Even though partial USUV sequences are available from 2017 to 2020 (Michel et al., 2019; Ziegler et al., 2022), whole-genome sequences of USUV isolates from birds in Germany are limited (Becker et al., 2012; Ziegler et al., 2016; Störk et al., 2021). This makes it difficult to assess geographic and temporal dynamics of USUV in Germany. Whole-genome sequencing (WGS) can also be used to track cases or clusters in outbreak investigations. To ease the implementation of future phylogeographic and phylodynamic USUV studies, we aimed to compare possible sequencing platforms for USUV. In this study, we are comparing traditional low-throughput Sanger sequencing with innovative next-generation (second- and third-generation (SGS and TGS)) high-throughput sequencing technologies. Existing whole-genome sequences in the past were generated using SGS based on Illumina (Illumina, San Diego, CA, United States of America) (Ziegler et al., 2016) or Roche 454 Genome Sequencer FLX system instrument (Roche, Mannheim, Germany) (Becker et al., 2012). In this study, we therefore used TGS (long-read), amplicon and direct DNA sequencing via MinION by oxford Nanopore-technology (ONT, Oxford Science Park, the United Kingdom), in order to compare the previously used SGS (short-read), a reversible dye terminator technology via Illumina, to that of TGS.
Materials and methods
Liver of a Eurasian blackbird (sample 1), blood coagulum of a great grey owl (Strix nebulosa, sample 2), kidney of another great grey owl (sample 3), and cell-culture supernatant (brain) of a steamer duck (Tachyeres sp., sample 4), which were found dead in Germany in 2019, were submitted to the national reference laboratory at the Friedrich-Loeffler-Institut (FLI) (Table 1). Viral RNA of samples 1–3 was extracted using the RNeasy Mini Kit (Qiagen, Hilden, Germany) according to the manufacturer’s protocol. RNA from cell-culture supernatant (sample 4) was isolated using the QIAamp Viral RNA Mini Kit (Qiagen) following the manufacturer’s instructions. We selected samples that covered the three most common lineages in Germany (Europe 2, Europe 3, and Africa 3), that were collected from different federal states, and where the RNA was of good quality with high genome copy numbers per μl. USUV infection was detected in all four birds using a published real-time quantitative polymerase chain reaction (RT-qPCR) assay (Jöst et al., 2011) with cycle threshold (Ct) values between 12.22 and 15.11, corresponding to genome copy numbers of 8.31 × 108 and 1.36 × 108 per μl, respectively.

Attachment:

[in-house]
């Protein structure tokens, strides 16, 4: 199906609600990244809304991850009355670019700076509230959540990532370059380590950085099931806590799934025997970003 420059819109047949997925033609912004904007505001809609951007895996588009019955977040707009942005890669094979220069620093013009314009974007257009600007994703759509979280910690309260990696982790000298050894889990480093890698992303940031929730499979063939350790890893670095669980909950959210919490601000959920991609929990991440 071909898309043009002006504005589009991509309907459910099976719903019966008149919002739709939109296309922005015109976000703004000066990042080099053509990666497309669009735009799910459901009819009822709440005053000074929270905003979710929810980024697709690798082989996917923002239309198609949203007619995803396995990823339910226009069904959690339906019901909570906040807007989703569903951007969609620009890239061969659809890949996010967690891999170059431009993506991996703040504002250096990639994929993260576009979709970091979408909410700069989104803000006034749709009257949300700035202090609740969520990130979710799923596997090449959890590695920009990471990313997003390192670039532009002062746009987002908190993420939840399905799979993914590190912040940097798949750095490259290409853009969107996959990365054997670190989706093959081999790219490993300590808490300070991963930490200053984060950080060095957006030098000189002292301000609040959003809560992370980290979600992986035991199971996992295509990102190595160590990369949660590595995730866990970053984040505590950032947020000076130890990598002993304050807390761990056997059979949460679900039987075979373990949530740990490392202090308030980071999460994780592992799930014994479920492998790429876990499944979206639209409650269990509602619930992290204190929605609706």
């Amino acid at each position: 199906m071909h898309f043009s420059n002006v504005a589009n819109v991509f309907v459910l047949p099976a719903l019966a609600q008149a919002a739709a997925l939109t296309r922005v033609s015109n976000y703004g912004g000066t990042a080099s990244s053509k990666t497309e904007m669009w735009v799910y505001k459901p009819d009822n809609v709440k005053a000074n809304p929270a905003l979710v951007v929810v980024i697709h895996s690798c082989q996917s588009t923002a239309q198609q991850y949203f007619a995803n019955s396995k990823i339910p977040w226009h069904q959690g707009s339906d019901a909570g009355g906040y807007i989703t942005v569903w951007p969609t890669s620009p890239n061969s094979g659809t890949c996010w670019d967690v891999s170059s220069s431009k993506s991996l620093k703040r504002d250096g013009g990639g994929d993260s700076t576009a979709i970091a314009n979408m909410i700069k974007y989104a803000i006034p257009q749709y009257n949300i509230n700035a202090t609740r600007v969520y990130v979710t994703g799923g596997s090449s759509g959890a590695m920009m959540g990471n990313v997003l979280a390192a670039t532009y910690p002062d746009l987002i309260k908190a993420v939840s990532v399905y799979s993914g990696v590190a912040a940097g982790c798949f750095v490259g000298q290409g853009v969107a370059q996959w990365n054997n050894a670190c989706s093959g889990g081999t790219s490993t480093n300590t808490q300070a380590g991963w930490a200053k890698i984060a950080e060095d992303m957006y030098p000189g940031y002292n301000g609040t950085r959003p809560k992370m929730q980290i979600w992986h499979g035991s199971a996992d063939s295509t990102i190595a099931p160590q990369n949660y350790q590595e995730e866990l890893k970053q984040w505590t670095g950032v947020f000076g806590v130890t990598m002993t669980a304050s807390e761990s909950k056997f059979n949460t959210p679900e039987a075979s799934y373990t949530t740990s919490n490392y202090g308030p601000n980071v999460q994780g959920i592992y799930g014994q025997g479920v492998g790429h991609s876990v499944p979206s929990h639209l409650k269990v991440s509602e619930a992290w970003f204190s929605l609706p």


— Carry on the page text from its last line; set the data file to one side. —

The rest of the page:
Direct DNA sequencing (rapid barcoding)
For direct cDNA sequencing, synthesis of complementary DNA (cDNA) was performed via the multiplex PCR as previously described by Quick et al., 2017 using the SuperScript IV First-Strand Synthesis System (Cat. no. 18091050; Invitrogen by Thermo Fisher Scientific, Darmstadt, Germany) and random primers (Invitrogen) for reverse transcription (Table 2). After cDNA synthesis, the Rapid Barcoding Sequencing Kit (SQK-RBK004; ONT) and the Flow Cell Priming Kit (EXP-FLP002; ONT) were used according to the manufacturer’s instructions after a purification step with the Agencourt AMPure XP beads (Agencourt, Beckman-Coulter, United States) (Table 2).
Table 2. List of kits needed for direct DNA sequencing (MinION direct) and amplicon sequencing (MinION amplicon).
Amplicon sequencing (native barcoding)
For amplicon sequencing, a conventional whole-genome PCR for USUV was performed as previously described (Oude Munnink et al., 2019). For this purpose, 32 primer pairs were used in two different reactions that generate overlapping amplicons with a length of 500 base pairs (bp) using the AccuPrime Taq DNA Polymerase High Fidelity (Cat. no. 12346-086; Invitrogen). For the quantification of the purified PCR products, NanoDrop (NanoDrop 2000c Spectrophotometer; Thermo Fisher Scientific) measurement was performed. The presence of amplicons of the correct length was determined by gel electrophoresis (1.5% agarose gel). To remove possible chemical contaminations, which could affect library preparation efficiency and sequencing quality, a purification step with Agencourt AMPure XP beads (Agencourt) was performed. To prepare the end-prep mix and barcoding/ligation master mixes, NEBNext Ultra II End Repair/dA-Tailing Module, NEBNext Ultra II Ligation Module, and NEBNext Quick Ligation Module (New England Biolabs, Ipswich, United States) were used in a separate hood for the preparation of master mixes to avoid cross-contaminations. Using the 1 D Native barcoding genomic DNA Kit (with EXP-NBD104 and SQK-LSK109; ONT) and the Flow Cell Priming Kit (EXP-FLP002; ONT) MinION sequencing was performed according to the manufacturer’s instructions. Spot-ON flow cells (R9.4.1; ONT) were used in a MinION MK1c instrument (ONT) for both approaches. Typically, 8 h of sequencing was sufficient to generate enough data for 6 samples multiplexed on one flow cell.